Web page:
ProShares S&P 500 Dividend Aristocrats ETF (NOBL)
If you like consistency in your payouts, then take note of this fund that focuses on “dividend aristocrats.” This term refers to companies that have increased their dividend payouts for 25 consecutive years or more. That’s an eternity on Wall Street, as the last 25 years span not just the pandemic and war in Ukraine but also the financial crisis and even the dot-com boom and bust. That proves that the components have great pedigrees as income stocks, along with consistent operational success to support this kind of commitment to profit-sharing with stockholders. To be clear, this doesn’t mean every payday is a huge one, as there are better yields out there. But the roughly 65 picks that make up this fund do offer stability and consistency over the long haul.
WisdomTree U.S. MidCap Dividend ETF (DON)
Another interesting way to pursue dividend stocks is this $3.5 billion WisdomTree fund that excludes both the biggest stocks and the smallest, riskiest stocks. This focus provides a portfolio of “Goldilocks” dividend payers that are neither too big nor too small. After all, if you have other large-cap funds like a vanilla S&P 500 index ETF, why do you need more exposure to the same blue chips? Instead, DON allows you to add about 350 stocks in the next tier down that you may not already own in other positions. These are stocks such as International Paper Co. (IP
) and entertainment stock Paramount Global (PARA). The yield is slightly better than some of the large-cap dividend ETFs out there, so you won’t be settling for smaller dividends even if you go after smaller companies.
Global X SuperDividend ETF (SDIV)
As you could have guessed from the “SuperDividend” brand, this dividend ETF prioritizes yield to generate a payout more than four times that of the typical S&P 500 stock. That reward does come with greater risk, of course, as the portfolio of stocks includes international names like Singapore-based LNG shipping company BW LPG Ltd. (BWLLF). In fact, only about 30% are U.S. companies, with 15% of the portfolio based in China and 14% in Brazil. But there’s strength in numbers, and the idea is that roughly 100 of these names will be diversified enough to prevent undue volatility if one or two of these lesser dividend stocks hits a snag. Besides, a look at the jaw-dropping yield should be all the incentive you need if you’re not afraid to take on a bit more risk in your dividend ETFs.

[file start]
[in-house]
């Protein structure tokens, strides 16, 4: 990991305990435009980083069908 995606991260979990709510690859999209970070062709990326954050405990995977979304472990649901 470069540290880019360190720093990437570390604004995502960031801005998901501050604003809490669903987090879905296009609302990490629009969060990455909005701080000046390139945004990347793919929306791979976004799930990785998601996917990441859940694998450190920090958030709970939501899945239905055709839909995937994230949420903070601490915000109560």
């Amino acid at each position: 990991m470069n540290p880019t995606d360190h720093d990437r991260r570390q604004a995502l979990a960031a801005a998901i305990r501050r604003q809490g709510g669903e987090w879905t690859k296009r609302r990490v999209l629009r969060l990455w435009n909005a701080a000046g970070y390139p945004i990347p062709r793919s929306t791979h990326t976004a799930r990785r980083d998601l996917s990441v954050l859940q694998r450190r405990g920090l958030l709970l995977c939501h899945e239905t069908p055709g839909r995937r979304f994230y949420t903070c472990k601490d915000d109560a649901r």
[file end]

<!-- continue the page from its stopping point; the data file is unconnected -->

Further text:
Invesco S&P 500 High Dividend Low Volatility ETF (SPHD)
The $4 billion SPHD fund is unique in that it prioritizes both income as well as lower volatility investments that should be more stable than their peers. The portfolio focuses on just 50 stocks that exhibit lower share price volatility over the last 12 months when compared with other stocks, resulting in a diverse group of companies that range from traditional large-cap income plays such as tobacco giant Altria Group Inc. (MO
) and telecom giant AT&T Inc. (T) to lesser-known small-caps. With a yield that’s more than two times the typical stock in the S&P 500 index and a lower risk profile, this is a quirky but potentially valuable dividend ETF worth a look.
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7 Best Dividend ETFs to Buy Now originally appeared on usnews.com
Update 02/15/23: This story was previously published at an earlier date and has been updated with new information.